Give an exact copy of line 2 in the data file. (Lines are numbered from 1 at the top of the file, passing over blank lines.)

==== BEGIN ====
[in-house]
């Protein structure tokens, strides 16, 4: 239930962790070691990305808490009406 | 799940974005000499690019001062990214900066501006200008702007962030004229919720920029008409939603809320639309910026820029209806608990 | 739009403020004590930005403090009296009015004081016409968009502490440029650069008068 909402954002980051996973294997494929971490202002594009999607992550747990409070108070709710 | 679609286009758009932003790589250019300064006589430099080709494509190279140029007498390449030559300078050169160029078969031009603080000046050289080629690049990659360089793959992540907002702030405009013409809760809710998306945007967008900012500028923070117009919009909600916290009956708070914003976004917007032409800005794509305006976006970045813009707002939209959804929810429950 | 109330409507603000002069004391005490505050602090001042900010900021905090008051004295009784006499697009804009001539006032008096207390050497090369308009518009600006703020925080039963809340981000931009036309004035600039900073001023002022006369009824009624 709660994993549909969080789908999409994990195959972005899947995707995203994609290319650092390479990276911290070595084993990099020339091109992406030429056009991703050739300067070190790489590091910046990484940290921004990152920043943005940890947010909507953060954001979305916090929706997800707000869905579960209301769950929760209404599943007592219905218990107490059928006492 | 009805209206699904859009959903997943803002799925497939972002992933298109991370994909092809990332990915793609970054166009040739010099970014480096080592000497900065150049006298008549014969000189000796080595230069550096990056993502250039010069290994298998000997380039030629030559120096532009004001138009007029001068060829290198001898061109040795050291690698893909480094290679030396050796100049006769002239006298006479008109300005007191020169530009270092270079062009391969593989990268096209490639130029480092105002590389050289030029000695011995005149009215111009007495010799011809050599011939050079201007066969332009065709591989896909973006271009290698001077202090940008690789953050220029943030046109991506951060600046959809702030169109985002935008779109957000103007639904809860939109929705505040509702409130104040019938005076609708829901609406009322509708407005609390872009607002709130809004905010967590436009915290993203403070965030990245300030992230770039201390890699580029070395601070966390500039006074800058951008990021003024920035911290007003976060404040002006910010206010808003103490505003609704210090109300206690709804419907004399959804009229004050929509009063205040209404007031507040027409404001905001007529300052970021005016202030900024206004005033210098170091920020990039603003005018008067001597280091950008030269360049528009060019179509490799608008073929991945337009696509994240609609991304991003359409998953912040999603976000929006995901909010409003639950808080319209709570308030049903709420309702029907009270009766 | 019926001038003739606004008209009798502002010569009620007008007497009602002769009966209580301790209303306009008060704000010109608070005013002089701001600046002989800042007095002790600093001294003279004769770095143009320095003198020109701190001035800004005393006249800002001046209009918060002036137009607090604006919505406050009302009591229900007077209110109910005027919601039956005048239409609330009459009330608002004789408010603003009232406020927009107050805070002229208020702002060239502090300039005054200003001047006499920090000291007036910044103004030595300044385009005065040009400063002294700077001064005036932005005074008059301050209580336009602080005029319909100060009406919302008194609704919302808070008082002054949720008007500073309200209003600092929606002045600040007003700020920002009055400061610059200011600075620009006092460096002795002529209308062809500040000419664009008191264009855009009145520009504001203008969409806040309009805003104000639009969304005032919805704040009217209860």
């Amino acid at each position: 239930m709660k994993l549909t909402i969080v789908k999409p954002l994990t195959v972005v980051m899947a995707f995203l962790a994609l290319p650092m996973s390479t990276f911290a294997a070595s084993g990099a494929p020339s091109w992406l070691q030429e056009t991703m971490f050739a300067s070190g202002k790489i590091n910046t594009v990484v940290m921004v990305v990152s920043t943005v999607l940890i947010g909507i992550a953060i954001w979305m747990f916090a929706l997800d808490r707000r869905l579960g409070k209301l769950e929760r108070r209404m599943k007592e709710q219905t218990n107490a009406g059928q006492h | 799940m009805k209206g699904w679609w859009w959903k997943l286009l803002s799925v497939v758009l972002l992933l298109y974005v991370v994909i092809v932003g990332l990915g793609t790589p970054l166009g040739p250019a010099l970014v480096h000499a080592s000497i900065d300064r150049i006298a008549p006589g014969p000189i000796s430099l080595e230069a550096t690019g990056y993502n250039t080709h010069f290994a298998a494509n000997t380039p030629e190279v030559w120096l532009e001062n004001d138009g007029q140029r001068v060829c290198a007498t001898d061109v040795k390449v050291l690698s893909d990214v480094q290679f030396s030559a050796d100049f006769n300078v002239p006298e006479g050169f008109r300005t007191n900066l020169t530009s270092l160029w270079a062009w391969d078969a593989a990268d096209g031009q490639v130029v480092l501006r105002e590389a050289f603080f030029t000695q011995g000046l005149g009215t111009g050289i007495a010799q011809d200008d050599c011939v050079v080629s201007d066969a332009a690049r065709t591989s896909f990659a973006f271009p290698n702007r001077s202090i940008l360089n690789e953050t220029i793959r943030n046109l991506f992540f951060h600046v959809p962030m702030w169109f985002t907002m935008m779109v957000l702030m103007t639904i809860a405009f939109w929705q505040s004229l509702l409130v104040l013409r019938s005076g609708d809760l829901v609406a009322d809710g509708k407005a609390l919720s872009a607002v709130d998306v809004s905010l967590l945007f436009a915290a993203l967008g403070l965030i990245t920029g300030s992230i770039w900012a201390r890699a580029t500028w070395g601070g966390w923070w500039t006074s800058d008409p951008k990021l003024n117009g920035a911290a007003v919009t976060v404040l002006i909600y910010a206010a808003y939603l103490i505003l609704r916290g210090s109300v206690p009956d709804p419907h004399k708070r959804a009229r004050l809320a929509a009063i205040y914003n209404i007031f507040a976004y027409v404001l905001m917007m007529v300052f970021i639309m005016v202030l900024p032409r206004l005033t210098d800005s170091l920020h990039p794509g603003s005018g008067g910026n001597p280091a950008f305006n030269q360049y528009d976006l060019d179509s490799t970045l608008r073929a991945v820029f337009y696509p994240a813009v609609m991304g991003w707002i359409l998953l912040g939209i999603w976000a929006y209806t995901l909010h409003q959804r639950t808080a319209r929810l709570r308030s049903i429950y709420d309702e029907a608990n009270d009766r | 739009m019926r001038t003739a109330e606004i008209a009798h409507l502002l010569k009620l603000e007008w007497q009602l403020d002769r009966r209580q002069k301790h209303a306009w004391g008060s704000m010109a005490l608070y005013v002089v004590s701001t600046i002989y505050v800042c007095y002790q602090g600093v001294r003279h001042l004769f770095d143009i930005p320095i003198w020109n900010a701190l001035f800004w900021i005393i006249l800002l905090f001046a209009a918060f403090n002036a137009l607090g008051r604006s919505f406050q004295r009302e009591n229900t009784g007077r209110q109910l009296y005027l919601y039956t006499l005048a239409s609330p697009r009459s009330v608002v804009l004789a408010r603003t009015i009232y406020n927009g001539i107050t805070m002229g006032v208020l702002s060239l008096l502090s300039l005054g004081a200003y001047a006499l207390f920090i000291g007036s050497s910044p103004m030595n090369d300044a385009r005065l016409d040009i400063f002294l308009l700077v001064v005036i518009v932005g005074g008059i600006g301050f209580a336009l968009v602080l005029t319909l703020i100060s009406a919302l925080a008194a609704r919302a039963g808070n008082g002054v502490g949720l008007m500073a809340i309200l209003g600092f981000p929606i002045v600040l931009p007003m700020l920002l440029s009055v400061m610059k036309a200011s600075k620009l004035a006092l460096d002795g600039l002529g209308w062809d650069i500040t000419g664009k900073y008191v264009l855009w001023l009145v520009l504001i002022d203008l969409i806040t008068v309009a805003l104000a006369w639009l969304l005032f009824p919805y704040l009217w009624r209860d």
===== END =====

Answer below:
């Protein structure tokens, strides 16, 4: 239930962790070691990305808490009406 | 799940974005000499690019001062990214900066501006200008702007962030004229919720920029008409939603809320639309910026820029209806608990 | 739009403020004590930005403090009296009015004081016409968009502490440029650069008068 909402954002980051996973294997494929971490202002594009999607992550747990409070108070709710 | 679609286009758009932003790589250019300064006589430099080709494509190279140029007498390449030559300078050169160029078969031009603080000046050289080629690049990659360089793959992540907002702030405009013409809760809710998306945007967008900012500028923070117009919009909600916290009956708070914003976004917007032409800005794509305006976006970045813009707002939209959804929810429950 | 109330409507603000002069004391005490505050602090001042900010900021905090008051004295009784006499697009804009001539006032008096207390050497090369308009518009600006703020925080039963809340981000931009036309004035600039900073001023002022006369009824009624 709660994993549909969080789908999409994990195959972005899947995707995203994609290319650092390479990276911290070595084993990099020339091109992406030429056009991703050739300067070190790489590091910046990484940290921004990152920043943005940890947010909507953060954001979305916090929706997800707000869905579960209301769950929760209404599943007592219905218990107490059928006492 | 009805209206699904859009959903997943803002799925497939972002992933298109991370994909092809990332990915793609970054166009040739010099970014480096080592000497900065150049006298008549014969000189000796080595230069550096990056993502250039010069290994298998000997380039030629030559120096532009004001138009007029001068060829290198001898061109040795050291690698893909480094290679030396050796100049006769002239006298006479008109300005007191020169530009270092270079062009391969593989990268096209490639130029480092105002590389050289030029000695011995005149009215111009007495010799011809050599011939050079201007066969332009065709591989896909973006271009290698001077202090940008690789953050220029943030046109991506951060600046959809702030169109985002935008779109957000103007639904809860939109929705505040509702409130104040019938005076609708829901609406009322509708407005609390872009607002709130809004905010967590436009915290993203403070965030990245300030992230770039201390890699580029070395601070966390500039006074800058951008990021003024920035911290007003976060404040002006910010206010808003103490505003609704210090109300206690709804419907004399959804009229004050929509009063205040209404007031507040027409404001905001007529300052970021005016202030900024206004005033210098170091920020990039603003005018008067001597280091950008030269360049528009060019179509490799608008073929991945337009696509994240609609991304991003359409998953912040999603976000929006995901909010409003639950808080319209709570308030049903709420309702029907009270009766 | 019926001038003739606004008209009798502002010569009620007008007497009602002769009966209580301790209303306009008060704000010109608070005013002089701001600046002989800042007095002790600093001294003279004769770095143009320095003198020109701190001035800004005393006249800002001046209009918060002036137009607090604006919505406050009302009591229900007077209110109910005027919601039956005048239409609330009459009330608002004789408010603003009232406020927009107050805070002229208020702002060239502090300039005054200003001047006499920090000291007036910044103004030595300044385009005065040009400063002294700077001064005036932005005074008059301050209580336009602080005029319909100060009406919302008194609704919302808070008082002054949720008007500073309200209003600092929606002045600040007003700020920002009055400061610059200011600075620009006092460096002795002529209308062809500040000419664009008191264009855009009145520009504001203008969409806040309009805003104000639009969304005032919805704040009217209860």